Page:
CASE REPORT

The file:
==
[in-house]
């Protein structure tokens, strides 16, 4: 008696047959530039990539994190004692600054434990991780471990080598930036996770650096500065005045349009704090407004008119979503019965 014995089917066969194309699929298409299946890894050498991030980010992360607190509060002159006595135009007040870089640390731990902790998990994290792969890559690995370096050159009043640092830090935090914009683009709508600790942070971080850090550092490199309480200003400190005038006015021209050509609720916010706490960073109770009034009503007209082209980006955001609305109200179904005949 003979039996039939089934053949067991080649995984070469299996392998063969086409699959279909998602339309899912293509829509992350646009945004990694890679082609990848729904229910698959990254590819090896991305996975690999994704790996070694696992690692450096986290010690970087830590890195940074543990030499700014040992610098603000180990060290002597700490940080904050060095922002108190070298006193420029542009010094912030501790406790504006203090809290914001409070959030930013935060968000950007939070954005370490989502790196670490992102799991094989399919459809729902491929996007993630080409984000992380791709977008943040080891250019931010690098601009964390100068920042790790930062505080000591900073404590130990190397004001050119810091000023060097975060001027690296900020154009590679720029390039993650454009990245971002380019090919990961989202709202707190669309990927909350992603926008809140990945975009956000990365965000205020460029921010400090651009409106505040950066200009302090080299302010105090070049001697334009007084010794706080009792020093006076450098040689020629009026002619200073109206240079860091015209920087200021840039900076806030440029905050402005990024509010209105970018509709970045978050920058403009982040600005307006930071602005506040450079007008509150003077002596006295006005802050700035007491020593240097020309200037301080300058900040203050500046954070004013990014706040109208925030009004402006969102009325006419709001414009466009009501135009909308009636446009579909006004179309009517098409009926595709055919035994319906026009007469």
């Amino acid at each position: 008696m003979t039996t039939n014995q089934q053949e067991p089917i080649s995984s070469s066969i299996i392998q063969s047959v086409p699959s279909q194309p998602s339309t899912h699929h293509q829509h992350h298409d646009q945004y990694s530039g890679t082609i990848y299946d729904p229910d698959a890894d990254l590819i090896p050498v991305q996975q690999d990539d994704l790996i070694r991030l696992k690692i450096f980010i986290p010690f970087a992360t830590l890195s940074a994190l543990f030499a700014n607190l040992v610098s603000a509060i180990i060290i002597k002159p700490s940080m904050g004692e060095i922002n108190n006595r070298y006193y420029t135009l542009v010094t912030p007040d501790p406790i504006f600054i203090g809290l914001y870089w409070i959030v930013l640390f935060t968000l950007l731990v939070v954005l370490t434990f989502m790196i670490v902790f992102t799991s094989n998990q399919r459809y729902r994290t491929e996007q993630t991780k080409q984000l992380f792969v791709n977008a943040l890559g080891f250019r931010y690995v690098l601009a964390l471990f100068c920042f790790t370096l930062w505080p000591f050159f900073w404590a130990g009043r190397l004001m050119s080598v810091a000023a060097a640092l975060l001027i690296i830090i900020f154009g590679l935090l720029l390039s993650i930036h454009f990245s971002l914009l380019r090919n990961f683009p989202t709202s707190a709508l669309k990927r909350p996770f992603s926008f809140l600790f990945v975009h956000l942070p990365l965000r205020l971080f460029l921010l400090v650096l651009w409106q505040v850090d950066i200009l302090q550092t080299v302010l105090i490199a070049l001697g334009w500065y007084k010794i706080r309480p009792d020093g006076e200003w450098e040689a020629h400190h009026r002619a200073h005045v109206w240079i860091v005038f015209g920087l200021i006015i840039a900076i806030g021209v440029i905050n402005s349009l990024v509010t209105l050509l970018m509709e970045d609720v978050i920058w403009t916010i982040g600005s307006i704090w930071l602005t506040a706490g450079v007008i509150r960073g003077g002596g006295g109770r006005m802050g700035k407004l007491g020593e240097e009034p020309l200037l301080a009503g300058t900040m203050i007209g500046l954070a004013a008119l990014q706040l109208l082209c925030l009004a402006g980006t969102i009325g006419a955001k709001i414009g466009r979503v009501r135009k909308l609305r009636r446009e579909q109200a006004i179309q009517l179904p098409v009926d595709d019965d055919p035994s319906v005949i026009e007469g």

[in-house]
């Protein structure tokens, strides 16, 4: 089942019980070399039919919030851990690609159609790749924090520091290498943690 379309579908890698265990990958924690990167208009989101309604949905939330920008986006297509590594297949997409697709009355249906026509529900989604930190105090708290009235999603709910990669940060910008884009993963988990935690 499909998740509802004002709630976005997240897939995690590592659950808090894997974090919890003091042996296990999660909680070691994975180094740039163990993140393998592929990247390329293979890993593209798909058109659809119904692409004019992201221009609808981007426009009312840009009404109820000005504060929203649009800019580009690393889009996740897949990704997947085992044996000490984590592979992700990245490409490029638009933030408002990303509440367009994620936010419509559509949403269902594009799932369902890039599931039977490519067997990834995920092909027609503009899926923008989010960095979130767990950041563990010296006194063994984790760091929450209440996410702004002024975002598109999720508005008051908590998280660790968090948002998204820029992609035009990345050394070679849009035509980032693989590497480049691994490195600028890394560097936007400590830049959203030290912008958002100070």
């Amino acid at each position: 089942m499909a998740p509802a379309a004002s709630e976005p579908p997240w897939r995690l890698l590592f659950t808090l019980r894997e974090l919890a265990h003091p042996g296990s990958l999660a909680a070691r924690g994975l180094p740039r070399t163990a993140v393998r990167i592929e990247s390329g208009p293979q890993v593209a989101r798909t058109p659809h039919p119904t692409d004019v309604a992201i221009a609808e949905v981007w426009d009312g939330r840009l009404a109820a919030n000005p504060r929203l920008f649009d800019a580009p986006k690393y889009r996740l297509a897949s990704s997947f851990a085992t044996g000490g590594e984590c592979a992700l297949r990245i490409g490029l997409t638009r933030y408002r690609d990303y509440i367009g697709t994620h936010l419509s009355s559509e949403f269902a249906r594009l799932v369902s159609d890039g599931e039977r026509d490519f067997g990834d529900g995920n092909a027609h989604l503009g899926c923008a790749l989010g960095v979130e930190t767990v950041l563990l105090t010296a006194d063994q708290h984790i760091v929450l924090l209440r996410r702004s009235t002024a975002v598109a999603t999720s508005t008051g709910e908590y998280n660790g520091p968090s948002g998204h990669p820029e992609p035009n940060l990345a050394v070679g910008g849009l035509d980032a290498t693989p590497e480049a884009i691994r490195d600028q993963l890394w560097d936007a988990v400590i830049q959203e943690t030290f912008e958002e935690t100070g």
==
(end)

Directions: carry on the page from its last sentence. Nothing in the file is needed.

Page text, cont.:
A 52-year-old female presented for right side nasal obstruction that started 2 years ago after nasal injury. She was diagnosed with septal deviation to right and C shaped external nose deviation. Her height was 160 cm and weight was 68 kg (body mass index was 26.5 kg/m2). She had taken medications for hypertension and preoperative evaluation did not show any specific abnormality. She underwent elective septorhinoplasty with osteotomy under general anesthesia. Anesthesia was induced with 300 mg of thiopental, 40 mg of rocuronium and a continuous infusion of remifentanil. Endotracheal intubation was performed with a 7.0-mm wired endotracheal tube. Her Mallampati score and laryngoscope grade were assessed as 1 and intubation was completed at first try without stylet use. Endotracheal tube cuff was manually inflated and pressure was not measured with a pressure gauge. During the operation, anesthesia was maintained with oxygen (FiO2 0.5) with air, desflurane and a continuous infusion of remifentanil. Hemitransfixion incision was made and subperichondrial plane was dissected. As there was still caudal deviation after removing the deviated portion of perpendicular ethmoid plate, septal cartilage was removed except for L strut and septal batten graft was performed using perpendicular ethmoid plate. To correct the external nose deviation, medial osteotomies were performed at nasal bone and lateral osteotomies were carried out at maxilla bone. Crushed septal cartilage was inserted at depressed dorsum for camouflage. Non-absorbable nasal packs were inserted and dorsal splint was applied. There were no adverse events during surgery and tracheal extubation was conducted in the operating room. Observing in postanesthetic care unit, immediate postoperative complication was not noted. On postoperative day 1, periorbital bruise and facial swelling were observed, which can be often found in the patients who have undergone osteotomies. Although tactile crepitus on perinasal and maxillary area was unusually noted, she was closely observated and conservative management with antibiotics (cefmetazole 2 g, levofloxacin 750 mg), as she had no respiratory symptom and showed stable physical condition. On the next day, diffuse subcutaneous emphysema remained on her face and unusually expanded to her neck and thorax. Even after nasal packs were removed, subcutaneous emphysema spread out to the anterior thorax and swelling was aggravated at her face, neck, and thorax. She complained of severe pain (visual analogue scale 5) on the subcutaneous emphysema lesion. Chest and neck radiographic images showed diffuse subcutaneous emphysema in neck and the chest wall, as well as pneumomediastinum. Computed tomography scan of the chest revealed extensive subcutaneous emphysema in bilateral neck and the chest wall, pneumomediastinum and right pneumothorax, and wall defect of the trachea at T4 level (Fig. 1). A blow-hole incision and negative-pressure wound therapy (CuraVAC®; CGBio Inc., Korea) were conducted by thoracic surgeon at the left anterior chest below the clavicle to prevent expansion of the subcutaneous emphysema and to reduce severe pain on lesions. On postoperative day 3, bronchoscopy was performed and 4 cm linear laceration was revealed at the posterior tracheal wall from 5 cm below the vocal cord to 2 cm above the carina (Fig. 2A). The lesion was accompanied by mucosal defect and muscular layer was exposed. As the patient had stable vital signs and adequate respiratory status, she was closely observed with conservative management and additional management was not conducted. On the ninth day after surgery, subcutaneous emphysema was resolved and CuraVAC was removed. Complete blood count and inflammatory markers revealed normal levels. Follow-up bronchoscopy on postoperative day 13 demonstrated healed state of the lesion (Fig. 2B). The patient was discharged on postoperative day 14 without further complication. Endoscopic laryngeal examination revealed no evidence of late complication at a 3-month follow-up visit.